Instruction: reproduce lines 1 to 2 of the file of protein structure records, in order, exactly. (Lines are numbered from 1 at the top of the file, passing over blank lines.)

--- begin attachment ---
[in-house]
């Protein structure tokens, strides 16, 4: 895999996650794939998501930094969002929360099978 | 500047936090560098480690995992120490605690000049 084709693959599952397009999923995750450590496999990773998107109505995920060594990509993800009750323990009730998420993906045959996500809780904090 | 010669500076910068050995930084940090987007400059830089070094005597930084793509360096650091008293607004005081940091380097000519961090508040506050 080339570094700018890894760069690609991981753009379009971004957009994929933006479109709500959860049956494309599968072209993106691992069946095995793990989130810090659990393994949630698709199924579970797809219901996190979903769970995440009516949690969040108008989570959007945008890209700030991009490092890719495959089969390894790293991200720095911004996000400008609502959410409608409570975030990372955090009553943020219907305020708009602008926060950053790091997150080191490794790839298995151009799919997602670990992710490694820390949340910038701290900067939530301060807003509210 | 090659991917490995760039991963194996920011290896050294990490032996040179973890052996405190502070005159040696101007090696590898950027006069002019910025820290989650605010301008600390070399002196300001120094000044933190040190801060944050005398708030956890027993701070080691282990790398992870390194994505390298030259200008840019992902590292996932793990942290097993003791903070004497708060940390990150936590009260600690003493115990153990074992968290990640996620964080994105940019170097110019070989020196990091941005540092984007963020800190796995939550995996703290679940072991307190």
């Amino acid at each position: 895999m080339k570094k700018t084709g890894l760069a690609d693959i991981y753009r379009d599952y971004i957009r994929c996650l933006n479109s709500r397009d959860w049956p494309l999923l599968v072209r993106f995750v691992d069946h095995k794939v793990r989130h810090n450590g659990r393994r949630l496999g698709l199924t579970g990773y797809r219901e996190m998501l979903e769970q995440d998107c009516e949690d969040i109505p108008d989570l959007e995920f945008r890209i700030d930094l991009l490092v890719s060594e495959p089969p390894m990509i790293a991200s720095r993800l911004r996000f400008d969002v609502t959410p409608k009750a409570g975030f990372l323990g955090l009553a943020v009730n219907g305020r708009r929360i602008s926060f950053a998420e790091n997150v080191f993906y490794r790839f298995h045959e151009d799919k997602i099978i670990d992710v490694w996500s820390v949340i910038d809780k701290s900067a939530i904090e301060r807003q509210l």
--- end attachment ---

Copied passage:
[in-house]
């Protein structure tokens, strides 16, 4: 895999996650794939998501930094969002929360099978 | 500047936090560098480690995992120490605690000049 084709693959599952397009999923995750450590496999990773998107109505995920060594990509993800009750323990009730998420993906045959996500809780904090 | 010669500076910068050995930084940090987007400059830089070094005597930084793509360096650091008293607004005081940091380097000519961090508040506050 080339570094700018890894760069690609991981753009379009971004957009994929933006479109709500959860049956494309599968072209993106691992069946095995793990989130810090659990393994949630698709199924579970797809219901996190979903769970995440009516949690969040108008989570959007945008890209700030991009490092890719495959089969390894790293991200720095911004996000400008609502959410409608409570975030990372955090009553943020219907305020708009602008926060950053790091997150080191490794790839298995151009799919997602670990992710490694820390949340910038701290900067939530301060807003509210 | 090659991917490995760039991963194996920011290896050294990490032996040179973890052996405190502070005159040696101007090696590898950027006069002019910025820290989650605010301008600390070399002196300001120094000044933190040190801060944050005398708030956890027993701070080691282990790398992870390194994505390298030259200008840019992902590292996932793990942290097993003791903070004497708060940390990150936590009260600690003493115990153990074992968290990640996620964080994105940019170097110019070989020196990091941005540092984007963020800190796995939550995996703290679940072991307190």